*Selection of crops/varieties and cropping pattern to fill gaps in supplies of
rice and roots during January through March and June through August.
*Postharvest storage options for extending food supplies.
Ex Ante Treatments
*How would selection contribute to filling food gaps?
*What are the trade-offs for households between cash and subsistence crop
production?
*In what areas could post-harvest storage be improved?
PROBLEMS/CONDITIONS/CONSTRAINTS: Gaps in income flow limit families'
ability to purchase food items.
Implications for Treatment Selection
*Selection of crops/varieties and cropping pattern for optimal market or trade
value.
*Balance of cash and subsistence crops in crop mix for maintaining adequate
diet.
Ex Ante Treatments
eAre there opportunities for marketing or trading selected varities/crops?
*Are selected crops/varities acceptable to families for production, preparation,
and consumption qualities?
PROBLEMS/CONDITIONS/CONSTRAINTS: Diets for many families inadequate
in overall calories as well as for specific nutrients. Also, specific family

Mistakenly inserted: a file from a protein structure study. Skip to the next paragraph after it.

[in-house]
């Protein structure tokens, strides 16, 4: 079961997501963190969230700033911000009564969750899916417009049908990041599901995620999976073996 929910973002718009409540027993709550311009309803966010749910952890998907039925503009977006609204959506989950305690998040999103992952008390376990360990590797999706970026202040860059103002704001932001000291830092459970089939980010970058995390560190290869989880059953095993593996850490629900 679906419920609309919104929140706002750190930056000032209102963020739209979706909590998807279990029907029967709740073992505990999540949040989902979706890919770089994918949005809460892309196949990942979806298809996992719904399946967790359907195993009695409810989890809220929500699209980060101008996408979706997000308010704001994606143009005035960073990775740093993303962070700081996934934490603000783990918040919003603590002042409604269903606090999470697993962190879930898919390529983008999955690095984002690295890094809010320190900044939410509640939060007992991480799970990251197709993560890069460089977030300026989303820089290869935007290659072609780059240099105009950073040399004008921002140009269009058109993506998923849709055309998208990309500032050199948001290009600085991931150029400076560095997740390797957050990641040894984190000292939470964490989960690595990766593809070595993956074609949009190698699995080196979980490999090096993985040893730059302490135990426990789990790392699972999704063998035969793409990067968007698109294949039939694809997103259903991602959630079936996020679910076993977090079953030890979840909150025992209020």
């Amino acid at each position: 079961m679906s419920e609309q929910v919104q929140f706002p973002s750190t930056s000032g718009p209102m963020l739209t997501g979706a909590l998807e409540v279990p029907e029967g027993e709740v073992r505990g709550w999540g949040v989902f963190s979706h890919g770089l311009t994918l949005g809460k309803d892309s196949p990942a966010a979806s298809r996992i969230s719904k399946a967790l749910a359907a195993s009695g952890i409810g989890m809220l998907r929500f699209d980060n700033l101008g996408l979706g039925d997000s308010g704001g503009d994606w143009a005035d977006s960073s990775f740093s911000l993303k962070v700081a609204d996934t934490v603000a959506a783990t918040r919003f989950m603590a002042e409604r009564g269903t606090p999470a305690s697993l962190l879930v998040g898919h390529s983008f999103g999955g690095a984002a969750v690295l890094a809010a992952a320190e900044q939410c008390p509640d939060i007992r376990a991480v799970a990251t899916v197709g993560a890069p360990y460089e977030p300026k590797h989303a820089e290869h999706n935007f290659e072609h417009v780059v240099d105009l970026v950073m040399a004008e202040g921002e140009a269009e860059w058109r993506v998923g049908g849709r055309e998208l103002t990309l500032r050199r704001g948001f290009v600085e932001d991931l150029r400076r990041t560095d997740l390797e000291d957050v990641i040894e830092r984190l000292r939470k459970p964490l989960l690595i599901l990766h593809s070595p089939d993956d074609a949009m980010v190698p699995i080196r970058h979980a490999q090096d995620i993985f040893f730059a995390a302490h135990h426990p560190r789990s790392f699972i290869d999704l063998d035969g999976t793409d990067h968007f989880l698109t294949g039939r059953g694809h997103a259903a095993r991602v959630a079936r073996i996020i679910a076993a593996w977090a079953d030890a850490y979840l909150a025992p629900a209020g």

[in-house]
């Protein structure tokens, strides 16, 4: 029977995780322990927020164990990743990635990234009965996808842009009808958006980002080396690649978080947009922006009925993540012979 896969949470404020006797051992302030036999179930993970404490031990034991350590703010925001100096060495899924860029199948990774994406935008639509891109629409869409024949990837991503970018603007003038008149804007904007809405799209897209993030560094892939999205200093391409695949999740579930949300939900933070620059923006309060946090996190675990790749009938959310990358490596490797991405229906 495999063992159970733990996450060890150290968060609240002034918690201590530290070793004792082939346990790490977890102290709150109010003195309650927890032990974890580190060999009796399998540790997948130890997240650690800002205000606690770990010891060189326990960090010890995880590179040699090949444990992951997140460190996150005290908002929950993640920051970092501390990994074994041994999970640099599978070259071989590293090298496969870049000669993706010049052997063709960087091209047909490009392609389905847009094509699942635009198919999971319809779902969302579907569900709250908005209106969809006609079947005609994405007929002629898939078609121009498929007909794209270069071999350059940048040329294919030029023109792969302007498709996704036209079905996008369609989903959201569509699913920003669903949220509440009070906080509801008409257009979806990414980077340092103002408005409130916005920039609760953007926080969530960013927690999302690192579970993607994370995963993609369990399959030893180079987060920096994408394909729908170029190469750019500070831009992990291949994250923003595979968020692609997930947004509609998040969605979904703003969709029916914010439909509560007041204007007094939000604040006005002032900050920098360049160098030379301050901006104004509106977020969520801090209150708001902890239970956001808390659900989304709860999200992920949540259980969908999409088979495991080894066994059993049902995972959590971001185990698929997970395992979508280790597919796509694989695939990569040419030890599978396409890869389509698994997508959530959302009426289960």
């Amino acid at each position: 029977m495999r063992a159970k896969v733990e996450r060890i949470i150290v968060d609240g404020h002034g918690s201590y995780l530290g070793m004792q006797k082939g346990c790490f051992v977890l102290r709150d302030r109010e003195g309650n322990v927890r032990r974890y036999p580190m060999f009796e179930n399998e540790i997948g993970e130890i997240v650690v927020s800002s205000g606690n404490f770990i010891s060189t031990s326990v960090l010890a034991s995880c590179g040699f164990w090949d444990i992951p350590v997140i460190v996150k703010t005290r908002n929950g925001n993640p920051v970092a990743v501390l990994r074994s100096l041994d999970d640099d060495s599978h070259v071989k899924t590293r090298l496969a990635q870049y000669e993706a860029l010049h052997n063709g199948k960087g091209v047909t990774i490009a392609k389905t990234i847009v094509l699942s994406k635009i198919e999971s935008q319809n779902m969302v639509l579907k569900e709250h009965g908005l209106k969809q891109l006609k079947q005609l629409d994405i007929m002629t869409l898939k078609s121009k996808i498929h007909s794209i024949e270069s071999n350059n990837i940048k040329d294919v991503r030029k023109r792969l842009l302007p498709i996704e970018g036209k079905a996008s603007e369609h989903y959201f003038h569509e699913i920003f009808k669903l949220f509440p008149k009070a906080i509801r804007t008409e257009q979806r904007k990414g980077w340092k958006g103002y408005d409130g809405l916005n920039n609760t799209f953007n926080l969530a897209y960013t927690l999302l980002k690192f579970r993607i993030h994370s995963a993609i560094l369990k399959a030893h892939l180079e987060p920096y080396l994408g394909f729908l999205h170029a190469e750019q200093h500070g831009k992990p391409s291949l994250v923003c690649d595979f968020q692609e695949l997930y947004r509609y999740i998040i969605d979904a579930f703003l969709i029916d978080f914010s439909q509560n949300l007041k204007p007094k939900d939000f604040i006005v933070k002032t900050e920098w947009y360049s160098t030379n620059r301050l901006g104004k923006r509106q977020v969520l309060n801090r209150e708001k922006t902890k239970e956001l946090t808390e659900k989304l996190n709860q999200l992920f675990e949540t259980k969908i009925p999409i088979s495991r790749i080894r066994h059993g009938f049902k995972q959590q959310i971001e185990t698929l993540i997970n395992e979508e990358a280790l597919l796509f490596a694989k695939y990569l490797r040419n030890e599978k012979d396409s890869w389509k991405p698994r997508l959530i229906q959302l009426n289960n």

members at higher nutritional risk.
Implications for Treatment Selection
*Crop selection to include crops rich in Vitamin A and C, iron, protein, and
calories.
Ex Ante Treatments
*Based on who received income from sale of produce, what consumption
effects may be expected within households?
*Are selected crops/varieties acceptable for productions, storage,
preparation, and consumption qualities?
PROBLEMS/CONDITIONS/CONSTRAINTS: Existing seasonal peaks in labor
demand for production. Also considering women's roles in gardening, their
time in production may tend to conflict with tasks of child-care and family
feeding.
Implications for Treatment Selection
*Planning cropping patterns for distribution of labor demand away from peak
labor times in May through June and December through February as well as
May through August for women.
*Selection of treatments with varied labor-demand times.
*Selection of labor-saving technologies.
*Location of planting area accessible to the home, for female workers.
Ex Ante Treatments
*Does the farm family have the labor resources necessary to adopt the
technology?
*Which family members will provide the labor?
*What are the necessary trade-offs in using household resources for labor-
saving technologies?

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CONSUMPTION ASPECTS OF SUSTAINABLE AGRICULTURE 23

Table 4. Implications of Problems, Conditions, and Constraints for
Design and Ex Ante Analysis (cont.)

PROBLEMS/CONDITIONS/CONSTRAINTS: Lack of animal and household
waste disposal systems poses sanitation hazard. High rates of enteral infections
contributing to malnutrition, infection, and anemia may be attributable
to poor sanitation.
Implications for Treatment Selection
*Soil improvement options should include composting with animal and house-
hold waste.
*Crop protection could entail containment of swine and chickens with collec-